The St. George’s University School of Medicine’s Class of 2020 took another step toward their future profession by taking part in the school’s 40th White Coat Ceremony on August 26. The students donned their newly minted white coats, emblems of the authority and professionalism of their chosen field, and collectively recited the Oath of Professional Commitment.
University President and Chief Executive Officer Dr. G. Richard Olds delivered a touching keynote address, during which he shared anecdotes and lessons from his medical career. In one instance, he learned that a physician must always act in the patient’s best interest, no matter the perception. “When all is said and done, no matter how unpopular, no matter how you might appear, you have to do what is best for your patient,” said Dr. Olds.
For lesson two, he stressed to the students that being a doctor means more than diagnosing illness and recommending treatments. It sometimes means being a friend to your patient who really needs one.
His final lesson was about not letting emotional attachment obstruct recognizing what the patient truly wants. Dr. Olds spoke of a time when he battled to prolong his father’s life in the face of an increasingly complicated medical history. The father, however, wished to be allowed to pass quietly, surrounded by his loved ones.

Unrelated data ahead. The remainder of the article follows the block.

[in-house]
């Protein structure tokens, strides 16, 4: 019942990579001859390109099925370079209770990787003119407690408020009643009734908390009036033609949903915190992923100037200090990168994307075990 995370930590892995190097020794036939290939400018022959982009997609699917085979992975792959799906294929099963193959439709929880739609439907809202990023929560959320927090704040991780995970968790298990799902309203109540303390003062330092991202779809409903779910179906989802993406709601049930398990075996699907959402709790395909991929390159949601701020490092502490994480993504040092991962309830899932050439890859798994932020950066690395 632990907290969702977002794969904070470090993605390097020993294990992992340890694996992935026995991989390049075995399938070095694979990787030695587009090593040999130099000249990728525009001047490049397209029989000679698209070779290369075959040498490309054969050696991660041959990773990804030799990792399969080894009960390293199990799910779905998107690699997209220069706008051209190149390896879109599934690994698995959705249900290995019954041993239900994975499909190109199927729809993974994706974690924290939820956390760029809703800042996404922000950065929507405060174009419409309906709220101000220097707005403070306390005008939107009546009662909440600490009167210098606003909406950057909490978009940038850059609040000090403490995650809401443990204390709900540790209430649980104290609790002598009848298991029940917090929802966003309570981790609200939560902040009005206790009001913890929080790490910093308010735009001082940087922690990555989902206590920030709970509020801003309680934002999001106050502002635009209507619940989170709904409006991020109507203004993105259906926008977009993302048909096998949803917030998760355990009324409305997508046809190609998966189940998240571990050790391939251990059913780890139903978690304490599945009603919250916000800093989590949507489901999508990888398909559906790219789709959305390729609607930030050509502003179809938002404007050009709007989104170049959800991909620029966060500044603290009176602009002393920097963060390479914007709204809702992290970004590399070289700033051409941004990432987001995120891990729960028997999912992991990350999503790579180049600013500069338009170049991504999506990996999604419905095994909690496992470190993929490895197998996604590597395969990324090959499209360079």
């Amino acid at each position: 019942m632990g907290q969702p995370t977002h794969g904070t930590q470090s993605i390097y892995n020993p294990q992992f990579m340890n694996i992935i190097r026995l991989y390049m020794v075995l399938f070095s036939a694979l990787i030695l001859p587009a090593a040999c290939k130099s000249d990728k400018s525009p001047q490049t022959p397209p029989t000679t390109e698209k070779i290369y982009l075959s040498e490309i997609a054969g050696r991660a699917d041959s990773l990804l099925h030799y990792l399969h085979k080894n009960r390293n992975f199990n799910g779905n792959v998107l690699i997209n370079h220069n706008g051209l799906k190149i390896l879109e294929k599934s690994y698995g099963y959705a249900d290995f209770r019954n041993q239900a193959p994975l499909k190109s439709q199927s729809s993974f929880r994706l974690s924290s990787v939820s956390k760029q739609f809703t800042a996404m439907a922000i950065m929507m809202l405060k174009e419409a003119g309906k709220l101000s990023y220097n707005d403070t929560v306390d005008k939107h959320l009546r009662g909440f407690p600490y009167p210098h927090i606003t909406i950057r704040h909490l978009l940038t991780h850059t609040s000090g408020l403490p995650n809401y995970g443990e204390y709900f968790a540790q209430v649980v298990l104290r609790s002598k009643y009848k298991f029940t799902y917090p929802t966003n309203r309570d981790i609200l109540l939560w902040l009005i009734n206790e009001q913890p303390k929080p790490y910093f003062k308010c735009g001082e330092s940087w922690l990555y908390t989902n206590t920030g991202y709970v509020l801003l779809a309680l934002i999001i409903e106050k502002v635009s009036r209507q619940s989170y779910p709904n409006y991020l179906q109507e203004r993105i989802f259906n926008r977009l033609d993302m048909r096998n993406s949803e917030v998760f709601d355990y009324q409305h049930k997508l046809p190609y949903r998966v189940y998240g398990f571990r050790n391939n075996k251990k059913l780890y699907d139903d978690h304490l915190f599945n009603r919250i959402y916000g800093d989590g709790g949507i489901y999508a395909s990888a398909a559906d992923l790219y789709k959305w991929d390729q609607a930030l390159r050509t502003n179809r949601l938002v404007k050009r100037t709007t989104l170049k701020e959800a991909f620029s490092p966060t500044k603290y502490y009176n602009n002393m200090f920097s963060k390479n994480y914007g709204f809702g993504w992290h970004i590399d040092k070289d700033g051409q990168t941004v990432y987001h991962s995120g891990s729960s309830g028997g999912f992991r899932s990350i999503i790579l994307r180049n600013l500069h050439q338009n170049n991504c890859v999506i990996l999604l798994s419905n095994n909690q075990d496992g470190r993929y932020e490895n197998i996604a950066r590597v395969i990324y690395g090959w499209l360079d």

“There is a tendency to try to do what you think the patient wants, or what you would do in the circumstance, and to forget that you have to listen to the patient and try to do what the patient wants with life,” he said. “The faculty will teach you what you need to know about how the body works, how it goes wrong in disease, how to make a diagnosis, and what is the best way to treat conditions, but it is your patients who will teach you the art of medicine. You have to be open to it, you have to listen to it, and you have to learn from the hard lessons, from the mistakes that you will make in the management of your patients. If you do that, you will all become great physicians.”
The festivities was emceed by Glenn Nanney, MD SGU ’14, a third-year physical medicine and rehabilitation resident at East Carolina University in Greenville, NC. The White Coat Ceremony was first established at Columbia University’s College of Physicians and Surgeons in 1993 and has since been adopted by most medical schools. This important ritual, which symbolizes a student’s induction into the medical profession, was embraced by St. George’s University’s School of Medicine in 1996.
By Davette St. Louis
Published on 9/1/16